‘Paranoia’ is the new album release from keyboardist and producer Bobby Sparks II released through Leopard Records.
Now a fully-fledged solo artist in his own right, Sparks’ lengthy career to date has bestowed innumerable successes and accolades to his name – as an in-demand session musician and collaborator, Sparks has recorded with some of the most revered names in contemporary soul and jazz including Lalah Hathaway, Stephanie McKay and Dianne Reeves; Further, Sparks served as a key member of the neo-soul and jazz-funk inspired side project by the late, great Roy Hargrove – The RH Factor – having appeared on both full-length albums, ‘Hard Groove’ (2003) and ‘Distractions’ (2006), as well as the intermediary EP ‘Strength’ (2004). And then of course there’s the matter of the Texan jazz fusion, Grammy-winning collective, Snarky Puppy, of which Sparks has found himself an original member of alongside band members that have also gone on to achieve staggering solo successes including Michael League, Bill Laurance and Robert “Sput” Searight.
The extension of Sparks’ work with Snarky Puppy to that of his solo material is very much a continuation of that notion of musical fusion equalling musical freedom. Even through Sparks’ debut album ‘Schizophrenia: The Yang Project’ (2019) encapsulated vastly different genres and styles – predominantly geared more towards funk and soul – ‘Paranoia’ significantly builds upon these concepts seeking to steer Sparks’ music towards an even grander, all encompassing sonic palette.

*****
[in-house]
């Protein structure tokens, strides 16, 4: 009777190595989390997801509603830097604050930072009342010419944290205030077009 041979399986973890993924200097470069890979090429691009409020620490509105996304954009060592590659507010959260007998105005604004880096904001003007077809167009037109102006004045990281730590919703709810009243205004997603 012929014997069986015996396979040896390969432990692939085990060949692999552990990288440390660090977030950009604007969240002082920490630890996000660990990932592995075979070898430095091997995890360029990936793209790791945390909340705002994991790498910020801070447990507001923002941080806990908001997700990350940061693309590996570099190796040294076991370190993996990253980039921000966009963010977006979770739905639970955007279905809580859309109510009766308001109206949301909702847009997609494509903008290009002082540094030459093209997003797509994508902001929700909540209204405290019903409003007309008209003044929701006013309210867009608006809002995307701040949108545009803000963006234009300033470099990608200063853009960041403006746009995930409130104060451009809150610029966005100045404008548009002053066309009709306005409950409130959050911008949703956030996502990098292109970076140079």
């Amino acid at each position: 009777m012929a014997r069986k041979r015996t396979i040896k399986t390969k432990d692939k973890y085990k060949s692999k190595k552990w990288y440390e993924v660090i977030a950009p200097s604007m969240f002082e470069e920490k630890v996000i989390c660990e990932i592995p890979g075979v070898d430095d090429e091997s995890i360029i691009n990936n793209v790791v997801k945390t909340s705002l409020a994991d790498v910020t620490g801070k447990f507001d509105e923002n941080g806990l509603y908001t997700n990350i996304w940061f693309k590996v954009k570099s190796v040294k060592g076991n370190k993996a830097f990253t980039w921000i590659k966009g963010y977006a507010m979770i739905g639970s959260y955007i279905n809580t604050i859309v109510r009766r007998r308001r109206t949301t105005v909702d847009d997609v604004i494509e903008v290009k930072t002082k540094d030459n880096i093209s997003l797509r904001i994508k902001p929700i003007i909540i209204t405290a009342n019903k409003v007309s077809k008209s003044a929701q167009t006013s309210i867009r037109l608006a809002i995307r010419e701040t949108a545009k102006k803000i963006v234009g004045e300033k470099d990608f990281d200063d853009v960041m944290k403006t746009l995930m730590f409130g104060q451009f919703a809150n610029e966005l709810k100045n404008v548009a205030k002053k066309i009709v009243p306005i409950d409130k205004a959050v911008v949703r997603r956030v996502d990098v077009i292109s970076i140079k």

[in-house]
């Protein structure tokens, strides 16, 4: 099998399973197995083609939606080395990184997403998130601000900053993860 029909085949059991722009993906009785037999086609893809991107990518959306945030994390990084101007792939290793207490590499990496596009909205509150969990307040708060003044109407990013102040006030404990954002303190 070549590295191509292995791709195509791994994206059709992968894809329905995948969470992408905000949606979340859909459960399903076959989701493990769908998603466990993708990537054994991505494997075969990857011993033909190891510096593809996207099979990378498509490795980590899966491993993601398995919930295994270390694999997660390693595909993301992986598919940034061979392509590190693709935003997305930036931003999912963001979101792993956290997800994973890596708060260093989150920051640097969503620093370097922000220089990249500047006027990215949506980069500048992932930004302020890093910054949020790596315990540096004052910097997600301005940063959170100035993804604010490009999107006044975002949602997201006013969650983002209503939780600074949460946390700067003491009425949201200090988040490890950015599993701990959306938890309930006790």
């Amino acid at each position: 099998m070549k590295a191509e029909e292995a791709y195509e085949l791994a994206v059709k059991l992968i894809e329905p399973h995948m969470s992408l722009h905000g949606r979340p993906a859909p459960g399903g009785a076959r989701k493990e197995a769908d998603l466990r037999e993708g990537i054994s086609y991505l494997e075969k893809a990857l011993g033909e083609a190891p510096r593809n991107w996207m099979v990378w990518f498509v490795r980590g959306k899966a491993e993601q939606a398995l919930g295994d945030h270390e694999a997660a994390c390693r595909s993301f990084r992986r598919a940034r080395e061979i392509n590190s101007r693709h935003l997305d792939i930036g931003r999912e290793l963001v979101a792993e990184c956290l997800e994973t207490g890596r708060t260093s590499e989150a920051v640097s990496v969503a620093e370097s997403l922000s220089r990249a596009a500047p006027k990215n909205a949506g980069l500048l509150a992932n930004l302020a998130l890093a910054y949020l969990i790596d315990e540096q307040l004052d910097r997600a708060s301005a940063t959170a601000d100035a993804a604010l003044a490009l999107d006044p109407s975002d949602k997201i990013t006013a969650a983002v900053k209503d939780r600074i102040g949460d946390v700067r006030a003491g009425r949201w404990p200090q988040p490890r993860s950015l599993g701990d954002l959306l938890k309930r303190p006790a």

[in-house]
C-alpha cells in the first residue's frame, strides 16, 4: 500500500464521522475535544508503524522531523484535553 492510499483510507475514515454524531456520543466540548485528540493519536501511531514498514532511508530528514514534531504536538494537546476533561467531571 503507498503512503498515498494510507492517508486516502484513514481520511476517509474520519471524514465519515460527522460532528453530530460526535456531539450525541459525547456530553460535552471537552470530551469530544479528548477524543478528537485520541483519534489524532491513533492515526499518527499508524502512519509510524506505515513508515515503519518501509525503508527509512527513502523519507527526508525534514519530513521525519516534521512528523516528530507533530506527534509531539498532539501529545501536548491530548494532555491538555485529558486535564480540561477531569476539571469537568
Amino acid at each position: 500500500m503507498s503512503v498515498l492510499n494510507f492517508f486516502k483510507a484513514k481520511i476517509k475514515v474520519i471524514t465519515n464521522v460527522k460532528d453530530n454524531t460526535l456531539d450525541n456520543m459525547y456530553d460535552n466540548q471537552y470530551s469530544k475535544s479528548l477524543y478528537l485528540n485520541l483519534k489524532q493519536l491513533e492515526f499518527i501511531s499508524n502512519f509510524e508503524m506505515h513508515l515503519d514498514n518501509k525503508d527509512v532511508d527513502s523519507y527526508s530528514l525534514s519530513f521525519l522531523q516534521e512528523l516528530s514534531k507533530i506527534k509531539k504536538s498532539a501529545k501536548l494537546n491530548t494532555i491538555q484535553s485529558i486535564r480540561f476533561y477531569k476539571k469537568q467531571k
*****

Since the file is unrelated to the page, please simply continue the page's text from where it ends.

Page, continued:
You could definitely never call Sparks short on ideas – as with this album’s predecessor, the somewhat grandiose vision for ‘Paranoia’ finds itself encapsulating a whopping 25 tracks at two hours and twenty minutes which is a phenomenal target for a single full-length studio release. Initially conceived as something of a “funk opera”, tracks on the album really run a bold gamut with Sparks’ tackling R&B, soul, funk, jazz, gospel, blues, hip-hop, Indian and orchestral scores in a vastly ambitious project.
Dedicated to the memory of his father, Bobby Sparks Sr’s touch is present throughout the album as are a variety of Sparks’ influences which are openly laid out for display throughout ‘Paranoia’. A string-laden cover of Elton John’s ‘Goodbye Yellow Brick Road’ features vocals by Chris Walker; the George Clinton, Parliament-Funkadelic, shout via the track ‘Horny Dreams’, and there’s more than just a nod towards The Purple Majesty that is Prince, firstly, via an eight-minute funk workout of ‘D.M.S.R.’ and then a cover of ‘Sometimes It Snows in April’ featuring Lizz Wright’s smokey vocals. The track ‘Jaime Starr’, despite featuring a minor rearrangement of the “a” and the “i” in “Jaime”, might have suggested a third Prince tribute – paying homage to one of Prince’s more prominent alter egos – but seems to draw inspiration elsewhere than the 80s era the name was synonymous with.
Again, that revolving door of artists and musicians for this album continues in the Snarky Puppy tradition – an epic line-up of names including Snarky Puppy members League, Jason ‘JT’ Thomas and Mark Lettier feature alongside established luminaries like Chris Potter, Gregoire Maret and Keith Anderson, all striving to realise Bobby Sparks’ epic and expansive vision for this album. A project that serves just as much as a celebration of black pride as it is a well-constructed musical experiment, ‘Paranoia’ sees Bobby Sparks continue his quest to create singular soundscapes from an unhindered and boundary-less well of ideas and creativity.